As a point of note Land Rovers are full time 4wd. This means that all four wheels are always being driven. They have a central differential that directs the drive front and rearwards all the time. This central differential allows LR's to cope with the difference in wheel speeds when cornering etc. When cornering the outside wheels will turn faster than the inside ones. However the front ones will also turn at different speeds to the rear ones (as only the front wheels turn into the corner and the rear ones will follow). This front/back difference is taken up by the LR centre differential. With a transfer case there is an even drive forwards and backwards meaning our 4wd systems will always force the front and rear differentials to turn at the same speed. Not a problem on slipperey surfaces as the wheels will spin to allow for issue when cornering. Not good on tarmac as the wheels will be forced to turn at different speeds due to the grip and then that will put torsional strain (we call it "wind-up") on the various axles/gears/C.V. joints etc until something breaks. Often however the steering will become heavy/solid and the truck won't go anywhere. It can be gotten rid off by jacking all four wheels off the ground and the wheels will spin untill the strain is removed.
Benefits of part time 4wd:
less bits being driven all the time so less wear
less bits being driven so more fuel economic
more direct drive to the driven wheels so better performance
if the transfer case stops working then the truck can still be driven as the rear prop is directly driven from the gearbox.
Cons of part time 4wd
cannot use 4wd all the time ... but if you don't need it why use it as you will get the benefits of the above.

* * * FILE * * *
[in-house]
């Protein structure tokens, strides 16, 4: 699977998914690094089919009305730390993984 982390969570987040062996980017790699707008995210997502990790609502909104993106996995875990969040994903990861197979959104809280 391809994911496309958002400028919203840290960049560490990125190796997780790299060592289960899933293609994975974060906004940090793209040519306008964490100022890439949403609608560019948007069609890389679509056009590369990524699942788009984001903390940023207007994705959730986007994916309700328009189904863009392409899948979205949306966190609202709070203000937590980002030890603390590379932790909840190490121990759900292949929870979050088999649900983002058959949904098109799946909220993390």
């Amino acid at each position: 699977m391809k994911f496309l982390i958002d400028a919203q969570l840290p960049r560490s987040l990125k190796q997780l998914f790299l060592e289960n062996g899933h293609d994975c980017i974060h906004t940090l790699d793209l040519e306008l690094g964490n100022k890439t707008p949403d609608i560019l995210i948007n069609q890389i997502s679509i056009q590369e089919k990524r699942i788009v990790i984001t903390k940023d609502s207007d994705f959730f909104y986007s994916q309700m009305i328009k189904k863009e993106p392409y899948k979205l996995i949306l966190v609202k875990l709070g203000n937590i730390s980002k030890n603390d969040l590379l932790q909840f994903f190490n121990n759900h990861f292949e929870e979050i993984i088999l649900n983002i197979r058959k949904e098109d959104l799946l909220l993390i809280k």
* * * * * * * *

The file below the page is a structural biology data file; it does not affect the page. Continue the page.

Benefits of full time 4wd
you have that extra traction all the time which is useful if caught unawares by sudden ninja patches of ice
Cons of full time 4wd
if that centre diff fails you lose all drive
less fuel economic as you are driving the entire system all the time
less performance as differentials always sap power from the engine before it gets to the wheels (though diff-lock eliminates the loss by locking the cogs in the differential planet gears together meaning you get something more akin to a transfer case, however you cannot now drive it on tarmac in 4wd for the same reasons we have stated above)
Hope this helps.
That WAS the simple version
hi just found this post and I seem to be having trouble engaging the 4 wheel drive system.
when trying the switch with the ignition on I can hear a series of clicks, but no light comes on, on the dash.
is there a fuse / relay I can check?
ive got a 51 plate 2.2 dti and it has several electrical issues, central locking rear wiper ect , not worried about these, unless there is a link, but the roads I travel over the hills in wales I will need the 4 wheel drive come winter any suggestions?
BUILT ENTIRELY WITH SCRAP YARD PARTS
you should at least have a light of some sort so ( flashing if theres a problem and solid if its working ok ) i would pull the switch out and check the bulb.
WHY AINT I GOT AN ALL SINGING & ALL DANCING SIGNATURE LIKE BOXY & DRIFTY ?
Seems like after 30 or so meters the vehicle feels like the handbrake is engaged or the hubs are locked...forward motion is possible but laboured. Is this a symptom of 'twist' in transfer box or something more / less sinister? I did manage to drive whilst 4x4 engaged in carpark recently and stupidly I know!!
Sounds like "wind-up". You won't get it if driving in a straight line, but if you start turning the wheel then it will kick in .. and quickly. Best way to remove wind-up is to put into 2wd and lift the front wheels off the ground and then lift the rear wheels off the ground.
My fault finding thread and explanation of how the SOTF (Shift On The Fly) 4x4 system found on the B Series (1998+) technically works.
14 posts • Page 1 of 1